The Vermont Public Television Board adopted new open-meeting requirements Wednesday following two investigations into allegations of more than 20 improperly closed meetings.
The investigations by the board’s audit committee and CPB temporarily halted the station’s eligibility to use about $667,000 of its fiscal 2014 Community Service Grant from CPB.
The audit committee determined that each of the meetings in question “involved sensitive personnel matters and therefore was properly closed in accordance with CPB’s open meeting requirements.” The board oversees one employee, VPT President John King.
The board erred when it did not provide explanations on VPT’s website following each meeting of why the sessions were closed, the committee found.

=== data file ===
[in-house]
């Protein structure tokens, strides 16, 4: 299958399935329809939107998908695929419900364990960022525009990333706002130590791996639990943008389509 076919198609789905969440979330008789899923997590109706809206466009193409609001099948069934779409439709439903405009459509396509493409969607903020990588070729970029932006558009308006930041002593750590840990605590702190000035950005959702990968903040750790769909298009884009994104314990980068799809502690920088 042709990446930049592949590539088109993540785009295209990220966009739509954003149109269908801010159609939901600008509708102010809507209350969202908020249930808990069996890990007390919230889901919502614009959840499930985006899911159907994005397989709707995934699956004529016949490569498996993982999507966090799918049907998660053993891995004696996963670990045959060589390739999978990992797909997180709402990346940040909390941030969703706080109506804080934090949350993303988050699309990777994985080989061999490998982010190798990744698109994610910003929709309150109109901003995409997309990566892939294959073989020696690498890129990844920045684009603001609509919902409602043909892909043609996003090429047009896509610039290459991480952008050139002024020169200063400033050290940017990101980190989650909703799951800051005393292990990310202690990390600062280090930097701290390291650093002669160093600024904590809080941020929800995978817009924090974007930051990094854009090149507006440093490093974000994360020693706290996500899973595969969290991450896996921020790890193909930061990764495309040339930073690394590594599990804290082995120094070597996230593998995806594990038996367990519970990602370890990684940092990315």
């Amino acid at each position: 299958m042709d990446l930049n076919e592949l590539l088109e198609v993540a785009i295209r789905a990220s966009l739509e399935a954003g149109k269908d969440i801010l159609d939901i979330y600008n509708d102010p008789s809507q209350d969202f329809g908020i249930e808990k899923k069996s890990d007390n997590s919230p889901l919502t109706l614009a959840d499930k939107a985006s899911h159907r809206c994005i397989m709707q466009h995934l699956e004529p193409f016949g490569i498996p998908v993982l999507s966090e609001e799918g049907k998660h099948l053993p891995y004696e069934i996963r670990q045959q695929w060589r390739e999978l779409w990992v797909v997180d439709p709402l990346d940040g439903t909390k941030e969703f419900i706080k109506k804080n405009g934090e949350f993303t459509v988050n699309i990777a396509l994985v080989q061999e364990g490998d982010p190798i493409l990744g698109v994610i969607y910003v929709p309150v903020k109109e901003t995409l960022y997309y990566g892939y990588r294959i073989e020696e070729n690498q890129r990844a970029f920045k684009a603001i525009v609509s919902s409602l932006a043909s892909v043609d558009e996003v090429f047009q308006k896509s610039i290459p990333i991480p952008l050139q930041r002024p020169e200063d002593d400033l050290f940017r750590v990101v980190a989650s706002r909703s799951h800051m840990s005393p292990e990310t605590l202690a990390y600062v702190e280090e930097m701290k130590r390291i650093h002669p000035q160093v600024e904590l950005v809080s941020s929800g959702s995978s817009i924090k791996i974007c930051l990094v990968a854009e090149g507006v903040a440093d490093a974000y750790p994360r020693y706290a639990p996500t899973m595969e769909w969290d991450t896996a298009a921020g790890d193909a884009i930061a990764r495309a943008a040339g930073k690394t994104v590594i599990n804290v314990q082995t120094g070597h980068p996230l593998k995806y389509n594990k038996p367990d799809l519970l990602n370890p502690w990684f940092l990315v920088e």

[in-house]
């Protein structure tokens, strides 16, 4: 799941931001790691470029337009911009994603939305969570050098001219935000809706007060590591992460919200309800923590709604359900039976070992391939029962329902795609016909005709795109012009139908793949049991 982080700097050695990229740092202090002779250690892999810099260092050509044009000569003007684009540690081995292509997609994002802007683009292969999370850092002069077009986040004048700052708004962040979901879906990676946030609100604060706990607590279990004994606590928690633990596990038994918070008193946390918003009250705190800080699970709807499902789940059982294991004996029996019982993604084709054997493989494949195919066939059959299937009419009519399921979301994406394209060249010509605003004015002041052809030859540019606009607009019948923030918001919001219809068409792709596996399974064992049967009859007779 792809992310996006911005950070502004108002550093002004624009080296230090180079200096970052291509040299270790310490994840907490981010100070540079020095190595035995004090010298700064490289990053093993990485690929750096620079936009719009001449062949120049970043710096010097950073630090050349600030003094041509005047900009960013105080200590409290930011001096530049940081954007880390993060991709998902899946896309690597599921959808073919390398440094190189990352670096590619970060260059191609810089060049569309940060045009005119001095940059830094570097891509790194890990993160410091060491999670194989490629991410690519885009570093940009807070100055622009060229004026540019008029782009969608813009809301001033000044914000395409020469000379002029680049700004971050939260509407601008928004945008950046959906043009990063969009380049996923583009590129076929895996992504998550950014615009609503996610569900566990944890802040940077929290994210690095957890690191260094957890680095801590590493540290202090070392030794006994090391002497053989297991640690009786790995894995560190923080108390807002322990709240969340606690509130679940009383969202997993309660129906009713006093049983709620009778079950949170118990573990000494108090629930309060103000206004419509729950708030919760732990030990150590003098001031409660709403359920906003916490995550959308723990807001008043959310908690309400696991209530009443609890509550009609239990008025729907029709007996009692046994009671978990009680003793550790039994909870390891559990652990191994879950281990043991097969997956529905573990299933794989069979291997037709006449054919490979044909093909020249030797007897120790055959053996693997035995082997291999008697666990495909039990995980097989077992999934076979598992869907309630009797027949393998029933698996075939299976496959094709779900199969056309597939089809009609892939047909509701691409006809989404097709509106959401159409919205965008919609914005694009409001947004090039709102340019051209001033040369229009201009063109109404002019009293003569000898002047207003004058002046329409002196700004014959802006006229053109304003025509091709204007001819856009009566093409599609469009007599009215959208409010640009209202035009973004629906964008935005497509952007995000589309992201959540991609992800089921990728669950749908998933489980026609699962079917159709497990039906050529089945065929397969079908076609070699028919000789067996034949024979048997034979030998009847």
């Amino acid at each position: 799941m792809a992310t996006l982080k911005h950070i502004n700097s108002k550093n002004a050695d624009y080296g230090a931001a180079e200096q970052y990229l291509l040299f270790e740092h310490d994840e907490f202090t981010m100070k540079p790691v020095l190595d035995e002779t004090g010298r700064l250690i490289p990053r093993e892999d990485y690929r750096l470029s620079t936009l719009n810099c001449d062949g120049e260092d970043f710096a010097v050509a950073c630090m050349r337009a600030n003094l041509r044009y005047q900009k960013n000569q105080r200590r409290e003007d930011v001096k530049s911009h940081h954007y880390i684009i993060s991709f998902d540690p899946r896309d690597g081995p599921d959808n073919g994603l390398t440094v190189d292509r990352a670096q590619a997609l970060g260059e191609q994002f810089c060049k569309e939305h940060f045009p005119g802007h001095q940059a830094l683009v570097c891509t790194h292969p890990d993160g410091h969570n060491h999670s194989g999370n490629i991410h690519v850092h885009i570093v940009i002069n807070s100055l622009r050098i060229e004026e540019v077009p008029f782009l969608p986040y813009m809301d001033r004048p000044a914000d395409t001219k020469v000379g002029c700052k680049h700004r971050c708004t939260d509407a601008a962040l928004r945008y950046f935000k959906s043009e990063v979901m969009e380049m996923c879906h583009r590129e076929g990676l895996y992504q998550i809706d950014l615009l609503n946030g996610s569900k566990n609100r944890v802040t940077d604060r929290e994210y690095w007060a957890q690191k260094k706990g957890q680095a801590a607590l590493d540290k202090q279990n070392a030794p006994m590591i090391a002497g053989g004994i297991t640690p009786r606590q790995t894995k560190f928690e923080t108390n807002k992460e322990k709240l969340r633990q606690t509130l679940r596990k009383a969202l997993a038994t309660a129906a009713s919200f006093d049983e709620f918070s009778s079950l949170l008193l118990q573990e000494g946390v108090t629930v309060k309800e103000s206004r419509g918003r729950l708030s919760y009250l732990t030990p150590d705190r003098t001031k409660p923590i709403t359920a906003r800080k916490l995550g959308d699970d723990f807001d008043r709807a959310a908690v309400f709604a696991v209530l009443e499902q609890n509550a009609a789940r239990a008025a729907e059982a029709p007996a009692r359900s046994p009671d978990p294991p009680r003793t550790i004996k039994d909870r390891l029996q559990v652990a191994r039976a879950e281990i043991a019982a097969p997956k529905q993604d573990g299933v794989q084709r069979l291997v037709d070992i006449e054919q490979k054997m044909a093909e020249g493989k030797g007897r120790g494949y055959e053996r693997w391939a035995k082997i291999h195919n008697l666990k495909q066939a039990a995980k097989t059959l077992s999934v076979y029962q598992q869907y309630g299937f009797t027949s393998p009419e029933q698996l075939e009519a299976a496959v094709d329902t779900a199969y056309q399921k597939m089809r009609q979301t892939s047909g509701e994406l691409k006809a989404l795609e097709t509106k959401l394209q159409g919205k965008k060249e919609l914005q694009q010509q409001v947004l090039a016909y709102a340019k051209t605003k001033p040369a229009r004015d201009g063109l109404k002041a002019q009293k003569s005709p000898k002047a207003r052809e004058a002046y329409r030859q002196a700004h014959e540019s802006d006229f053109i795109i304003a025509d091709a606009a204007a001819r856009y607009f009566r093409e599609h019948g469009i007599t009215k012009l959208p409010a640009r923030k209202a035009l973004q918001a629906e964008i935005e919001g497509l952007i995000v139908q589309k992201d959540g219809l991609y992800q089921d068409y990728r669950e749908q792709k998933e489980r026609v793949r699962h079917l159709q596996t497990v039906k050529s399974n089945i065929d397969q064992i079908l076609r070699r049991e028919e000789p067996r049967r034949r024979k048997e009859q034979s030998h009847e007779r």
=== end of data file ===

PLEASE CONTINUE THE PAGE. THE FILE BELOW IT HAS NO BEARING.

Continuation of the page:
An anonymous Dec. 24 letter to CPB and VPT alleged that Board Chair Pamela Mackenzie and Vice Chair Rob Hofmann had met multiple times since July 2011 with no notice to the public or other board members and no minutes of their meetings recorded. Directors Jim Wyant and Scott Milne resigned from the 16-member board, citing disagreement with board leadership over those meetings.
The 10 rules adopted this week include designating two individuals, the station president and the chair of the board’s governance committee, to oversee open-meeting compliance; and providing all board members with annual training and briefing on adherence. The station will also post an “enhanced open meetings policy” on its website explaining acceptable reasons for closed meetings.
The audit committee also issued explanations for closure of 26 meetings between July 28, 2011, and Aug. 19, 2013. All involved personnel issues; 15 also involved legal advice from counsel, and three included contractual business discussions.
“At no time did the board or a committee hold a meeting in closed session that should have been open to the public,” the committee said in its report.
Copyright 2014 American University